STOCKTON — The evidence is in: Medicare beneficiaries who attended one of University of the Pacific’s Part D drug plan health fairs during the past 11 years saved an average of $1,049 annually on their out-of-pocket prescription medicine costs.

In total, Pacific’s student pharmacists who volunteer to assist seniors and other Medicare beneficiaries during Part D open enrollment between Oct. 15 and Dec. 7 have saved area residents almost $7 million to date by helping them find the best drug plan for their individual needs at the lowest cost.

During open enrollment this year, the student pharmacists — under the supervision of licensed pharmacists — will hold eight free Medicare Health Fairs throughout San Joaquin County to assist beneficiaries in selecting one of the 25 drug plans available to them.

Beneficiaries with a drug plan already should know that the insurance companies change their plans every year. Those changes include the list of drugs covered by the plan, the monthly premium and how much you pay at the pharmacy for your prescriptions, or your co-payment.

“Last year, we helped a woman who was paying $1,600 a year. We were able to find something for her at $400 a year,” said Joseph Hashim, a second-year pharmacy major at Pacific’s Thomas J. Long School of Pharmacy and Health Sciences who is serving as a spokesman for the health fairs.

“Every year, we are able to bring it down a little for people, especially people who really need it.”

Hashim, 28, hails from Potomac, Maryland, and aspires to become a community pharmacist so he can have direct contact with patients.

Many of the people assisted at the health fairs may have a language barrier, they’re confused by Medicare’s online selection process, they don’t have family members to help them navigate the process or their family members are just as confused and can’t help.

“There are many people with no computer or their son or daughter just don’t know what to do, leaving them with a ridiculous amount of issues. We try to act like the family for our patients. Think of us as the younger son or daughter who is supposed to be helping you out on this stuff,” Hashim said.

In addition to assisting with Part D open enrollment, the fairs also offer free health screenings for a variety of conditions including anemia, anxiety testing, asthma/COPD, blood pressure, bone density, cholesterol, depression, diabetes, falls risk assessment, memory and sleep disorders.

High-dose flu vaccines will be available for seniors while supplies last, as well as standard flu vaccines and Tdap, Pneumovax 23 and Prevnar 13 vaccines. A new vaccine for shingles also may be available. Called Shingrix, it is considered more effective than the previous vaccine but it requires two shots within two to six months apart.

Recognizing that many seniors are taking opioids such as Norco, Vicodin or OxyContin for chronic pain on a daily basis — and understanding the risks associated with those medications — the students will be distributing up to 200 doses of Narcan nasal spray for use in the event of an overdose that typically stops a patient’s breathing.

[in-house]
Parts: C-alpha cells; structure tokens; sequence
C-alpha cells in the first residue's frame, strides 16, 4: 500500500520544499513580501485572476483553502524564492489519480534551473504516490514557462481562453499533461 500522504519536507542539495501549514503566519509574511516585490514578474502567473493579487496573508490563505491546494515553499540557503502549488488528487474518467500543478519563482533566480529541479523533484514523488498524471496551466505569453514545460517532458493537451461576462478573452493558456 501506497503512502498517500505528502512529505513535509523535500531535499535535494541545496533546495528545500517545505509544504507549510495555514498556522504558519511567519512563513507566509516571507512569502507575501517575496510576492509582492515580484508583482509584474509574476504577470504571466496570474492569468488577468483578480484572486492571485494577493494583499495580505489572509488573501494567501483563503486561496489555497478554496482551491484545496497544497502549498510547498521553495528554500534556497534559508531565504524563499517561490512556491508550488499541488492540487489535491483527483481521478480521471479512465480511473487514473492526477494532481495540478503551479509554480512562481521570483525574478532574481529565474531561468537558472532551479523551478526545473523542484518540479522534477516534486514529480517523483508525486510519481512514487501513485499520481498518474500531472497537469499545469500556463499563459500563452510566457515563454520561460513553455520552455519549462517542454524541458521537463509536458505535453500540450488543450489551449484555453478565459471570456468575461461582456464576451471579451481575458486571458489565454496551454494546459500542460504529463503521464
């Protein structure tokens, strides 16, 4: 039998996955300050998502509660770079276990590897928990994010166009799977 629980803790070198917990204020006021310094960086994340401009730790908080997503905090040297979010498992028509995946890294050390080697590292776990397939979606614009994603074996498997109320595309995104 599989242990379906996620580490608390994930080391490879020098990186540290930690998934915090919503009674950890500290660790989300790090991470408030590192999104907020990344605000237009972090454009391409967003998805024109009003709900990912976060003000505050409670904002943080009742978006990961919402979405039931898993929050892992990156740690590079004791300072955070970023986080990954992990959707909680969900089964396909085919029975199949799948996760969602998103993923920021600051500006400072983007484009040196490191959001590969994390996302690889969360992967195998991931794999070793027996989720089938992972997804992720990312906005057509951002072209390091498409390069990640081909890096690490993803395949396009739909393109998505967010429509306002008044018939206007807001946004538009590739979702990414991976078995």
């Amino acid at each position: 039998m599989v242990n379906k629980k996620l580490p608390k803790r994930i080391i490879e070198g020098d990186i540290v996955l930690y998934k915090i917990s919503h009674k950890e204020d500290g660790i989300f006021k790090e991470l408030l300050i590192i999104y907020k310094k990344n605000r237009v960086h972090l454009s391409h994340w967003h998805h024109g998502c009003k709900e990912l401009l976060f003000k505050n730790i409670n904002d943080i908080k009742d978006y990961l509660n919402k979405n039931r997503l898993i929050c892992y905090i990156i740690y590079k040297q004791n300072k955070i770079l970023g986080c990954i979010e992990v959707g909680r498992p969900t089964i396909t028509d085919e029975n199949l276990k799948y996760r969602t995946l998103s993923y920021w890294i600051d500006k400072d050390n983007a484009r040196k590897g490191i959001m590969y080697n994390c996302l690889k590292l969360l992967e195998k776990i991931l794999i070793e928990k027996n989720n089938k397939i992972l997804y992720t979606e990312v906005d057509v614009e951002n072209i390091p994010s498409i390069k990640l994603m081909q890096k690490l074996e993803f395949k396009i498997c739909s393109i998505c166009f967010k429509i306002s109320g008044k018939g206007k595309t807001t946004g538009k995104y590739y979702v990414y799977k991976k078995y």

Each dose costs an estimated $200 to $300 and is made possible by a partnership between the pharmacy school and San Joaquin County Public Health Services. Funding was provided by the California Department of Public Health.

One of the most popular aspects of the health fairs is medication therapy management. Patients who bring their meds in will get them reviewed, learn why they are taking them and be assured that they are safe to take together. At the same time and new this year, the pharmacy students will review patient’s lab values for those who bring in test results.

Should severe drug-related problems be found, beneficiaries’ doctors will be notified. In past years, more than 850 severe problems were detected.

Those planning to attend a Medicare Health Fair should bring their Medicare card, all medications and a copy of their most recent lab values for review. For help with a Medicare Part D drug plan and/or a complete drug review, call the phone number listed with each event to make an appointment:

• Oct. 18: 1 to 6:30 p.m. at LOEL Senior Center, 105 S. Washington St., Lodi; (209) 369-1591.

• Oct. 20: 10 a.m. to 6 p.m. at University of the Pacific School of Pharmacy, 757 Brookside Road, Stockton; (209) 946-7658. This sponsored event is known as the Dr. Mariano Que Memorial First Annual Medicare Health Fair (Operation Bigay Lunas).

• Oct. 26: 1 to 6:30 p.m. at Tracy Community Center, 950 East St., Tracy; (209) 831-6240.

• Nov. 3: 10 a.m. to 5 p.m. at Bethany Home, 1350 Nikkel Way, Ripon; (209) 253-5128.

• Nov. 6: 1 to 5 p.m. at Sierra Vista Homes, 2436 S. Belleview St., Stockton; (209) 460-5085. Ask about free transportation to this event.

• Nov. 9: 1 to 7 p.m. at First Congregational Church, 3409 Brookside Road, Stockton; (209) 951-8545.

• Nov. 15: 1 to 6:30 p.m. at Hutchins Street Square, Kirst Hall, 125 S. Hutchins St., Lodi; (209) 333-5550.

• Nov. 18: 10 a.m. to 6 p.m. at O’Connor Woods, 3400 Wagner Heights Road, Stockton; (209) 956-3400.

For general information regarding Pacific’s Medicare Health Fair, visit go.pacific.edu/medicare. For questions, contact (209) 910-3784 or medicareclinics@pacific.edu.

 

Contact reporter Joe Goldeen at (209) 546-8278 or jgoldeen@recordnet.com. Follow him at recordnet.com/goldeenblog and on Twitter @JoeGoldeen.